SUBSCRIBERSHIP to detail, deference to those considerations of great importance, and a bag full of keen insights - with intention for study we need all three qualifications; apart from the necessary interest and love for the subject of studious endeavor.
Philippus Theophrastus, Bombast of Hohenheim: Paracelsus, was a man of immeasurable observations, with a veritable lust for the acquisition of worthy knowledge. He had deciphered many a former treatise and occupation of scholars of his time and before; and laymen, who with practical purpose had lent him such observations and curios of folklore which pertained to the human and cosmic sciences.
Paracelsus himself was largely misinterpreted. He had offended those whom he was best acquainted with, those who might have best served to perpetuate his work. However this is often the case in theology or in science, that the true spirit of the inquirer, of the pure scientist, must step the bounds of his peers, and makes of himself an outcast by the very nature of his excellence. Excelled so far beyond their understanding!
Paracelsus held to a dynamic vision for humanity, which too superseded the insights of his fellow associates. If one could have divided the comprehensive knowledge of this man into twelve parts, for example, it is possible that much of the purported confusion might have better lent itself to examination, with time then afforded to particulars.
The print world was nothing like it is today. Access and acceptability, even the financial considerations, not to mention the reams of decoded definitions which would have been required, also the constraints on such which was held secret - all of these factors and more, rendered his work's memory as much less than that which he had sought for and attained.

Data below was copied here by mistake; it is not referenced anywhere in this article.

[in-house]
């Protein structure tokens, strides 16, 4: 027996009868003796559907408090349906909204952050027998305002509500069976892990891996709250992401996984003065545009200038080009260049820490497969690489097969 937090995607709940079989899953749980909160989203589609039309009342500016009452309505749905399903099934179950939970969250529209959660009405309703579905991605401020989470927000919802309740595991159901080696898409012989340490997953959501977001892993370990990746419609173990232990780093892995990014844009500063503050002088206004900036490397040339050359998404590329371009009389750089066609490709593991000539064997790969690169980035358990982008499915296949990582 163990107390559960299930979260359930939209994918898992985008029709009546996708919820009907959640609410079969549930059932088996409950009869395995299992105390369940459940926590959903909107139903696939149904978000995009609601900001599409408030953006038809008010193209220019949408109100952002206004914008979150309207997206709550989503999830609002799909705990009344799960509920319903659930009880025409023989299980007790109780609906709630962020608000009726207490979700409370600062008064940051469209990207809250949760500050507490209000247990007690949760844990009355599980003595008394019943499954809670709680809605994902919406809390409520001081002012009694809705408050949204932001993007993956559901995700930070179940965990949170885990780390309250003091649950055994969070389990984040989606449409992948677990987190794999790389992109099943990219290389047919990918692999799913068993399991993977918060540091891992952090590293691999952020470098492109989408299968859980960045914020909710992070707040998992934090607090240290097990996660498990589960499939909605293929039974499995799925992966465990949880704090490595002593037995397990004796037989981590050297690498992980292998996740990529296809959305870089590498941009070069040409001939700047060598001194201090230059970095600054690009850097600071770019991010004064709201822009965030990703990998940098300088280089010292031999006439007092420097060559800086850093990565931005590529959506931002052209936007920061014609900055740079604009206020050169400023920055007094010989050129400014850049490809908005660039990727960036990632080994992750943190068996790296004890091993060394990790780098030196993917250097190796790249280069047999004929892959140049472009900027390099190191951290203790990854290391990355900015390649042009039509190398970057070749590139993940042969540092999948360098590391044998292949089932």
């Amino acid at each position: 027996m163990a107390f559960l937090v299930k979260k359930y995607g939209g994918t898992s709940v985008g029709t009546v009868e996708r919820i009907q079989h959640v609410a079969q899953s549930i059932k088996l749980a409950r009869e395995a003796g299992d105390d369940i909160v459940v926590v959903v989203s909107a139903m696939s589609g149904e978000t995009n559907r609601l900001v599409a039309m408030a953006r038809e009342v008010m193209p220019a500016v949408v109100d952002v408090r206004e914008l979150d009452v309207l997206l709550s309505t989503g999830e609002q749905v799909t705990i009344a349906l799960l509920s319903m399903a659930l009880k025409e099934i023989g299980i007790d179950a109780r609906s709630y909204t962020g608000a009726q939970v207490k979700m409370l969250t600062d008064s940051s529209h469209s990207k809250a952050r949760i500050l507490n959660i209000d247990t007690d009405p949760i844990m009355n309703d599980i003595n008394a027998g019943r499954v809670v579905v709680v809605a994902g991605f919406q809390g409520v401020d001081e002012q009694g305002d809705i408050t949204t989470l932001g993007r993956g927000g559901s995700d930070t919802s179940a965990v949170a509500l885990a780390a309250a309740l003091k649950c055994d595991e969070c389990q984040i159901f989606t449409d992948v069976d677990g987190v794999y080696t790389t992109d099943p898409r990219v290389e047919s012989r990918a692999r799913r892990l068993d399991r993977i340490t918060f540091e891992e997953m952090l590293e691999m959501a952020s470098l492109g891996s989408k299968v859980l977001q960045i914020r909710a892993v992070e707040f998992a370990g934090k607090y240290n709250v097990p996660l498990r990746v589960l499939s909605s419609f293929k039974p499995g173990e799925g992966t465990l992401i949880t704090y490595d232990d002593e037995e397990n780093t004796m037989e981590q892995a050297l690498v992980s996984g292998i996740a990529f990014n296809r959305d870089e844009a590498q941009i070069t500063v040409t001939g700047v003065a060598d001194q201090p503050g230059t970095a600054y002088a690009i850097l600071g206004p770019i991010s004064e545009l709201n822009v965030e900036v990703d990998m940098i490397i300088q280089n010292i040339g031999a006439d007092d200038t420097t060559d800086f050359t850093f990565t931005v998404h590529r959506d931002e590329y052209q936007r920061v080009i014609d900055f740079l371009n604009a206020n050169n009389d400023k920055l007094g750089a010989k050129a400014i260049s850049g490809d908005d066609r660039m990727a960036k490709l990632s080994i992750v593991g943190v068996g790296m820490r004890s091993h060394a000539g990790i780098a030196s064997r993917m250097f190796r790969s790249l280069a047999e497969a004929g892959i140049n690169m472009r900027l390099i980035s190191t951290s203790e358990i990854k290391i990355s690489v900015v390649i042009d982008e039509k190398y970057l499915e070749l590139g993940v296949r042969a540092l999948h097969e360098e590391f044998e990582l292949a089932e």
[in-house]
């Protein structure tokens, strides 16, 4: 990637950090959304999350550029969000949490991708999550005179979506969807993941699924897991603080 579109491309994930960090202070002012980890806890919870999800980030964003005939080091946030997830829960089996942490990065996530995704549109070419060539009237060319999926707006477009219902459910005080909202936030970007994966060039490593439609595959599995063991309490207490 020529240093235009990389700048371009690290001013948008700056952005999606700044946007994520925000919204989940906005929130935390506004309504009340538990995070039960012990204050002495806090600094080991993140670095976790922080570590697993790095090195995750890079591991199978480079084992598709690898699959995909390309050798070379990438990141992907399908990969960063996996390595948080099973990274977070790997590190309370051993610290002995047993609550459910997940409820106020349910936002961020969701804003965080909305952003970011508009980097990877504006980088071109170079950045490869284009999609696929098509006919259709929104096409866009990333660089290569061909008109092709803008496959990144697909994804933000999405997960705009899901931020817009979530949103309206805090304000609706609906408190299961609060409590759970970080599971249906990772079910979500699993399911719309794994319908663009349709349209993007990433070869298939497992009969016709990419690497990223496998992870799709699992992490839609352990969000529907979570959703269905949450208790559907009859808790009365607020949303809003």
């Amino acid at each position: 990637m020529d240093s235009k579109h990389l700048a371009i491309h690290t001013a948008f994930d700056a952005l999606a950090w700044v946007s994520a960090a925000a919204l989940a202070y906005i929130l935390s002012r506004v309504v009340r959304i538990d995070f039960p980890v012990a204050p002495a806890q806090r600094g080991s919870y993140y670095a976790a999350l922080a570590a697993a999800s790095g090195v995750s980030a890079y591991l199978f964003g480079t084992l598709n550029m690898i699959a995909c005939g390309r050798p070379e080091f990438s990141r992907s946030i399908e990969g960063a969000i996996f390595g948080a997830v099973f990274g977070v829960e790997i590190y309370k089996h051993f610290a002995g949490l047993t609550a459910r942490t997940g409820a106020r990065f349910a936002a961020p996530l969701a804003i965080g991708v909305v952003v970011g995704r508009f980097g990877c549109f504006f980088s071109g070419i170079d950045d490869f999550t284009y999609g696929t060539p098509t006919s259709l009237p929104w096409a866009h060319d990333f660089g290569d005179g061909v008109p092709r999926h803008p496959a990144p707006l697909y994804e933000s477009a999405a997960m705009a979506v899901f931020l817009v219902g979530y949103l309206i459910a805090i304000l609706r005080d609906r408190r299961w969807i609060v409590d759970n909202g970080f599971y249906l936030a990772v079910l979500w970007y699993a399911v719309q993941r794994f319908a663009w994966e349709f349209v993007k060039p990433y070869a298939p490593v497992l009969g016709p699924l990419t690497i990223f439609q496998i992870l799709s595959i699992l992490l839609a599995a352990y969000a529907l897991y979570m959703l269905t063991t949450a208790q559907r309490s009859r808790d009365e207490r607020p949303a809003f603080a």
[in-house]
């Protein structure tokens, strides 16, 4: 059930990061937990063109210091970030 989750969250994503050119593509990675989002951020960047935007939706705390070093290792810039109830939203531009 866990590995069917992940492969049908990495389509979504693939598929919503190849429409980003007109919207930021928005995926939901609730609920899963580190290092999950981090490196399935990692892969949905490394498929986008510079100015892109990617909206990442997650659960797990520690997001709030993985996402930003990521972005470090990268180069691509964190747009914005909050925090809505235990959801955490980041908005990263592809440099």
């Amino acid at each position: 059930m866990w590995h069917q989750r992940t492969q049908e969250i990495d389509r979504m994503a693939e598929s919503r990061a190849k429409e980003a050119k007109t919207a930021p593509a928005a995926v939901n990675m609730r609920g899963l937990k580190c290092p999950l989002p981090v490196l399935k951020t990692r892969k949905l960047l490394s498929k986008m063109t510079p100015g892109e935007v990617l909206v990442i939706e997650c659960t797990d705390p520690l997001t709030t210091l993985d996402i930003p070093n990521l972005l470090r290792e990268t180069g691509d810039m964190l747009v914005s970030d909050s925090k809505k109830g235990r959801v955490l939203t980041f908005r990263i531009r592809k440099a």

There is much to be said as regards intention of purpose. One has to remember that during his time and ages former, knowledge was entrusted to a few and kept more closely guarded - verily vaulted - being treasured and coveted with a far higher price than jewels or land could ever buy. Select groups and orders, societies of the mystic, of the scholar, of the cloister, of the then 'modern world', had inclinations which deterred even words to express their powerful symbols and rituals, so sacred in trust.
This was a period in which the old ways were put to extinction, and Paracelsus was true to all knowledge and dismayed at the already lack of clarity which was suffered by the lack of its reproduction. He was faithful to that which he knew to be true, but knew that the legacies had, for the main part been threatened intolerably. For in the concealment of certain knowledge there were fractions split here and there, disseminated by those who had not the comprehension (or only parts thereof); and the work was bewilderingly dying in the face of the modern world. He believed that because the 'common man' had had such knowledge withheld from him, it was not then peculiar that he should grapple with the conceptual world and conclude otherwise, straying far from those precepts of spiritual laws.
Yet in such knowledge becoming public, it did appear something of a betrayal; considered thus by those who would support and uphold in measure those ideas he put forth into the world.